1. What is the probability that at least two people in a group of 30 have the same birthday?

  2. How large would the group have to be for the odds to be about even?

This classic puzle requires a little knowledge of probability math and a good calculator to do.

Solutions to Birthdays puzzle

  1. About 70.63%
  2. 23 people

The solution uses an indirect approach: The probability P that at least two in a class of 30 have the same birthday will be 1 minus the probability that no two have the same birthday. So first you need to determine the probability that no two will have the same birthday in a group of 30:

The probability that both people in a group of just two will have the same birthday is 1/365 because there are 365 possible birthdays (disregarding leap years). Therefore the probability that both won't have the same birthday is 1 minus 1/365 or 364/365. In other words, if one person has a birthday on a certain day, that leaves 364 chances out of 365 that the second person's birthday will be different.

If you add a third person to the group, two days are already used up by the first two, which leaves 363 possible birthdays. So the probability that the first two don't have the same birthday and that the third person has a birthday different from both can be found by using the multiplication rule, and the probability of none of the three having the same birthday is

(364/365) (363/365).

The same logic continues on for however many people are added to the group. For a group of 30, if no two have the same birthday, then all 30 have different birthdays. The probability of this occurring is

(365/365) (364/365) (363/365) (362/365) . . . (336/365)

Therefore the probability P of this not occurring — that is, of at least two people having the same birthday — is 1 minus that amount or

  1. P = 1 - (365/365) (364/365) (363/365) (362/365) . . . (336/365)
  2. which simplifies to P = 1 - (365!/335!)/(36530)
  3. which further simplifies to P = 365!/(335!*36530)

This is fine, but actually calculating such a number is a problem, since 365! (and even 335!) are truly huge numbers and well beyond the computing capability of the usual calculator, or even of the typical home computer not having special software installed.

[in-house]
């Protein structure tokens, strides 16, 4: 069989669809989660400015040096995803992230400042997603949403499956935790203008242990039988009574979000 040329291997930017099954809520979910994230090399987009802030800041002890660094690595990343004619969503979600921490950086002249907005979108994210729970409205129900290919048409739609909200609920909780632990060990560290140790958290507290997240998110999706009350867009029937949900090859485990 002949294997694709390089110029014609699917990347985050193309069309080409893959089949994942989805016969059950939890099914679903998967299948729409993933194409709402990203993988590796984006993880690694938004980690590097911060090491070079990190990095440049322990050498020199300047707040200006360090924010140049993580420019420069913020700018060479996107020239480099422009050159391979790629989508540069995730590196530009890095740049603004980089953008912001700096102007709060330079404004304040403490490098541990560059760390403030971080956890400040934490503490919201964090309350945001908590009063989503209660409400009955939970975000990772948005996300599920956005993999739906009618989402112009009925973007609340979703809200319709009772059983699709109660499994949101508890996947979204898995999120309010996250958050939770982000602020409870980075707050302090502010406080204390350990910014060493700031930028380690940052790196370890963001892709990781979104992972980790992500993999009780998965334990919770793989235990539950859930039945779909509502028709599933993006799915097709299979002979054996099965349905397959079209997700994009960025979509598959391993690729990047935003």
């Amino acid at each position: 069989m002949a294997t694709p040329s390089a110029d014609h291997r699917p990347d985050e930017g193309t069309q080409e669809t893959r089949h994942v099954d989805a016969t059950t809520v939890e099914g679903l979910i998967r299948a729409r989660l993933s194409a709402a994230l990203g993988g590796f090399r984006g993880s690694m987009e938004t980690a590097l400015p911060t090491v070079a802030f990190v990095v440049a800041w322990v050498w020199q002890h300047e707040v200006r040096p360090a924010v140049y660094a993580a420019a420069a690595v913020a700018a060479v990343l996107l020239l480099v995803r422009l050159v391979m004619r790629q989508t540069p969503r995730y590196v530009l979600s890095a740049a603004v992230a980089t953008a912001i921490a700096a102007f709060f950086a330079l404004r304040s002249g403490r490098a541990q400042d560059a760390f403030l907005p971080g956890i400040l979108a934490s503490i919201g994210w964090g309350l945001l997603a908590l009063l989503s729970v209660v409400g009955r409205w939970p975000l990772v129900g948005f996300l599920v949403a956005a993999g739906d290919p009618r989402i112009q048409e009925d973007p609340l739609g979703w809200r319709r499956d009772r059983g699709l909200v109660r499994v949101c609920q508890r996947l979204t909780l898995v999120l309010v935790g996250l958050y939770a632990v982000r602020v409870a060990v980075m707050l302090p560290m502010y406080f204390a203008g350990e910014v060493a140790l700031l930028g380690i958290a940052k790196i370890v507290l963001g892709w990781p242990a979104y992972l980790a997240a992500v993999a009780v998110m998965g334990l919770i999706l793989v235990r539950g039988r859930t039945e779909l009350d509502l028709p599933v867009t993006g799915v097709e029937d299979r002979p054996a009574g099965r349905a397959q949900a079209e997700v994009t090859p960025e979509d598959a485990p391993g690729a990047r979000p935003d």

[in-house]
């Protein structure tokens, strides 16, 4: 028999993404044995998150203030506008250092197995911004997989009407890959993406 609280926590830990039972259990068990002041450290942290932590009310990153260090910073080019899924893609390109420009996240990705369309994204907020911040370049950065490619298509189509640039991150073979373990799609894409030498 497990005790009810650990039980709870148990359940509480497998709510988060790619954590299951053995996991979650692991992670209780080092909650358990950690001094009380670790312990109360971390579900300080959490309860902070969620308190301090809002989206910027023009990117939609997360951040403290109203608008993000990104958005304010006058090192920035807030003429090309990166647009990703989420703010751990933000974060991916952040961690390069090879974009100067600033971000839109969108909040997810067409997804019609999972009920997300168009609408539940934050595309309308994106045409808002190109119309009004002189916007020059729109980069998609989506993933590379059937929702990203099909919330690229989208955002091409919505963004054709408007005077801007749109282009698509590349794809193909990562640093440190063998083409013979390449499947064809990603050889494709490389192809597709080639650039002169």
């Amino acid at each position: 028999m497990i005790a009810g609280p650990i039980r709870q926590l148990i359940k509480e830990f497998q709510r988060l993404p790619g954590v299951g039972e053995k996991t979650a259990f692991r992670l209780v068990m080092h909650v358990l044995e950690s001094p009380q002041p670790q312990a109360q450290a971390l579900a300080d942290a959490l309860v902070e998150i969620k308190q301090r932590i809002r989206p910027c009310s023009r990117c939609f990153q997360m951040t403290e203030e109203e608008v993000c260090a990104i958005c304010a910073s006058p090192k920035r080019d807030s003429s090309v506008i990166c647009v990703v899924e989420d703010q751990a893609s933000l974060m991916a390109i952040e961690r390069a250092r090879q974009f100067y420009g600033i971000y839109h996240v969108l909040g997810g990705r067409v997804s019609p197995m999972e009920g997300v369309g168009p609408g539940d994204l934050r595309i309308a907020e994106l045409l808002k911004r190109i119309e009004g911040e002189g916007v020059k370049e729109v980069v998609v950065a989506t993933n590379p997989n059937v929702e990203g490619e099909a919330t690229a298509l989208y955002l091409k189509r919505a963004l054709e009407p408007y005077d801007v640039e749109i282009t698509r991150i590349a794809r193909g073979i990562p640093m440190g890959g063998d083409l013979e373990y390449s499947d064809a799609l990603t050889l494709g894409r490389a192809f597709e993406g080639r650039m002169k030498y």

But the calculations can be set up in such a way that each division operation can be done as it occurs, rather than trying to compute 365! all at once. In other words, use the formula in line (1) above rather than the one in line (3).

The following program can be entered on a TI-83+ calculator and run.

			:While 1
			:Input "NUMBER IN GROUP ",N	
			:While F>365-N        
			:Disp 1-P

Using this program, a table of probabilities for two or more people in groups of 1 to 60 having the same birthday can be created, as below. (Those for 23 and 30 people are marked in red.)


Which can be graphed:

Recursive method

You can get the same results using a recursive function.

Again, start with the indirect algorithm above:

 P = 1 - (364/365)*(363/365)*(362/365)*(361/365)*. . . *(336/365)

In the sequential mode on the TI=83+ Graphing Calculator, enter


where n is the group size, which starts at 1. The starting value u(n) is also 1.

Then simultaneously define v(n)

    v(n)=1- u(n -1)((366- n)/365)

and have it start at 1 also. (Using simply v(n)=1-u(n) gives a domain error, so you have to write it out.)

In WINDOW, set the domain from 1 to whatever maximum group size you want, e.g., 60. Set the range from 0 to 1.

This will plot both graphs, u(n) and v(n), where u(n) is the probability that no two people in a group of n people have the same birthday, and v(n) is the probability that at least two people in a group do have the same birthday. The graphs cross at n =23, which is the break even point. All the numbers are correct.

It has to be done with two separate functions because the "1 -" part must not be recursed.

Also, you need to have "366- n " rather than "365- n " in both function definitions in order to make the resulting probability figures correspond to the appropriate group size.

Note: You can, if you want, de-activate the u(n) graph and show only the v(n) graph by placing the cursor on the first u(n) highlighted equal sign and pressing ENTER. This will make the highlighting for u(n) go away and cause only the v(n) graph to be displayed, which is the same as the graph pictured above.